transferred to Temple University from West Chester University of PA
in order to gain experience working with children in an
urban environment. Overall, my experience was negative due to
extreme problems with administration. The student population and professors
were the only redeeming factors of this school. When
I transferred, Temple administrators gave me a lot of trouble
with course reciprocity from West Chester, even when the course
titles were identical or nearly identical. I eventually was
able to get a few additional courses transferred through a
meeting with the Dean of Education, but ultimately I lost
over 30 credits which is more than a year of
work. I still believe that they simply wanted me
to pay them $$$ for tuition and that was the
ONLY reason my courses were not transferred.
I was admitted and started my classes, I did enjoy
the course quality and student population. I found work
easily working with students in an urban setting, and my
experiences with that work are quite frankly what set me
up for success in the teaching field. The information
you get in class is helpful, but not always practical.
There should be more field experience for education majors!
I personally felt as well that Temple requires
too many “core classes"...it was a waste of time and
money. I was often thinking why I needed to
take classes that had no relation to what my professional
and personal goals were...but that is pretty standard for most
schools, so take it at face value I guess.
Ultimately, as I stated above, administrative errors were what
made my time at Temple regrettable. Advising is the
WORST problem at Temple, at least in the College of
Education. You get whichever advisor is available, and they
are incredibly disorganized because of the huge work load that
is placed on each advisor (at the time of my
attendance, there were only TWO advisors in the College of
Education). Each time I had to explain which classes
I had taken, and when I was getting near my
student teaching experience I was told I only needed one
more class. Once I finished that class, I was
told I NEEDED ANOTHER CLASS. Advisors are supposed to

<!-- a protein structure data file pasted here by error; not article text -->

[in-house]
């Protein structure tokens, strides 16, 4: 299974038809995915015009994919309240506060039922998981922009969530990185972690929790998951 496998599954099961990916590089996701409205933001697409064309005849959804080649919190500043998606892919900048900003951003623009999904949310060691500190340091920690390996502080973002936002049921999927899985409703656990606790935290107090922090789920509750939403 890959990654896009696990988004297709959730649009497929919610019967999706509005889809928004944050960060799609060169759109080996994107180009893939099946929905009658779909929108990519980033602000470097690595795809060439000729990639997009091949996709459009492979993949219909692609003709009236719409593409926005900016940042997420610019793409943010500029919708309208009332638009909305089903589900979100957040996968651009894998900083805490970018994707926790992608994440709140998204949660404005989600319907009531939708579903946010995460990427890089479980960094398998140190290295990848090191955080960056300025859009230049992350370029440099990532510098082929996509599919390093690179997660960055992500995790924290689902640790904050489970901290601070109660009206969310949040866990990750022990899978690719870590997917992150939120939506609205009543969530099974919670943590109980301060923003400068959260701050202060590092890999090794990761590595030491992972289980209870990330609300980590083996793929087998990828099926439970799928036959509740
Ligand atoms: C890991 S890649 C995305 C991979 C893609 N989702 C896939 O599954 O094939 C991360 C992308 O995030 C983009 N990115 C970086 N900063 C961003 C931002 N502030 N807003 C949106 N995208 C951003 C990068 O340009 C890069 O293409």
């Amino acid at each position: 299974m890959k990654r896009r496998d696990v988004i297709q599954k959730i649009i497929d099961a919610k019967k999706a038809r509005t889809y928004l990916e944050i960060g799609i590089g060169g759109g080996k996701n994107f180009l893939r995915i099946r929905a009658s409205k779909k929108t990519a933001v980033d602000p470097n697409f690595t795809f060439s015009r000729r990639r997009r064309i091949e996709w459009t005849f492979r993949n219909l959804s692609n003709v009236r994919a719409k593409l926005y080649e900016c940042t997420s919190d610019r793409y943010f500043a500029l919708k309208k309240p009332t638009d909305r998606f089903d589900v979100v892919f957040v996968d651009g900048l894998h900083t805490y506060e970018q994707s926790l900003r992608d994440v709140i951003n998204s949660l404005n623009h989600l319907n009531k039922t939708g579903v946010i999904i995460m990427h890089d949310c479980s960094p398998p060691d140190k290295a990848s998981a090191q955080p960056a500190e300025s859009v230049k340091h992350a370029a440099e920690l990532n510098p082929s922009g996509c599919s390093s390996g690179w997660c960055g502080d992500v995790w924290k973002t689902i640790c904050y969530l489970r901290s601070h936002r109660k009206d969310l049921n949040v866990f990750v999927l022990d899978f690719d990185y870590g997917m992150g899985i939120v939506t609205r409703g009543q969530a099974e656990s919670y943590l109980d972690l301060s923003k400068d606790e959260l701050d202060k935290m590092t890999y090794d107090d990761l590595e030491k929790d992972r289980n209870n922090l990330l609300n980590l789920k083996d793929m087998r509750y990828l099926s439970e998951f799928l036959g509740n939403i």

support and guide you, but instead they let me down.
The school wanted me to take another semester for
the additional class, but I fought it hard because I
was already delayed in graduating. Eventually they agreed to
let me take it while student teaching...it was a challenge
but at least I am done now.
Prior to that
headache of an experience, another advisor told me I could
take my last methods the summer after student teaching.
I scheduled everything around that, until I was later told
that it was NOT an option. Her error cost
me a YEAR of my time as I had to
restructure my entire course load. What's worse is that
Temple told me I was “lying” about the fact that
my advisor ever told me that this was an option,
and wanted me to “prove” a verbal discussion that was
held privately. Talk about demeaning the people (students) who
are providing YOUR paycheck!
Luckily, I am very self-supporting and
I was able to fight and “deal with” the ill
advice and incorrect information provided by Temple. There are
other instances I could discuss here but I believe what
I have written gives you the picture.
Interestingly enough, whenever
you owe Temple tuition they are RIGHT on top of
it...perhaps that is the only area they are competent in
with administration and staff aside from professors...asking and reminding you
regarding your owed tuition. However, if you are relying
on student loans...good luck! Even to get into the
student loan department in the beginning of a semester is
a challenge, let alone getting the staff there to appropriately
and adequately handle your loans.
Maybe other majors
do not have such problems, but think carefully about attending
Temple. It is a huge school with many staff
and administrative problems, however, it is in an urban setting
which provides many wonderful opportunities for culture and socialization, and
the professors/student body are pretty wonderful as a whole (at
least in the College of Education).
side note, I did not live on campus during my
time at Temple (I was a non-traditional married student) but
I have heard that housing is pretty terrible and you
can only live “on-campus” until your Junior year. I
believe that will be changing soon, which would be good
because apartments in that area are horrendously expensive and not
exactly safe due to the geographic location of Temple (North
Please note that this review is for MAIN campus...I
also attended Ambler (I had to because of advising and
scheduling problems) and I believe Ambler does not have nearly
as many problems with staff and administration as main campus!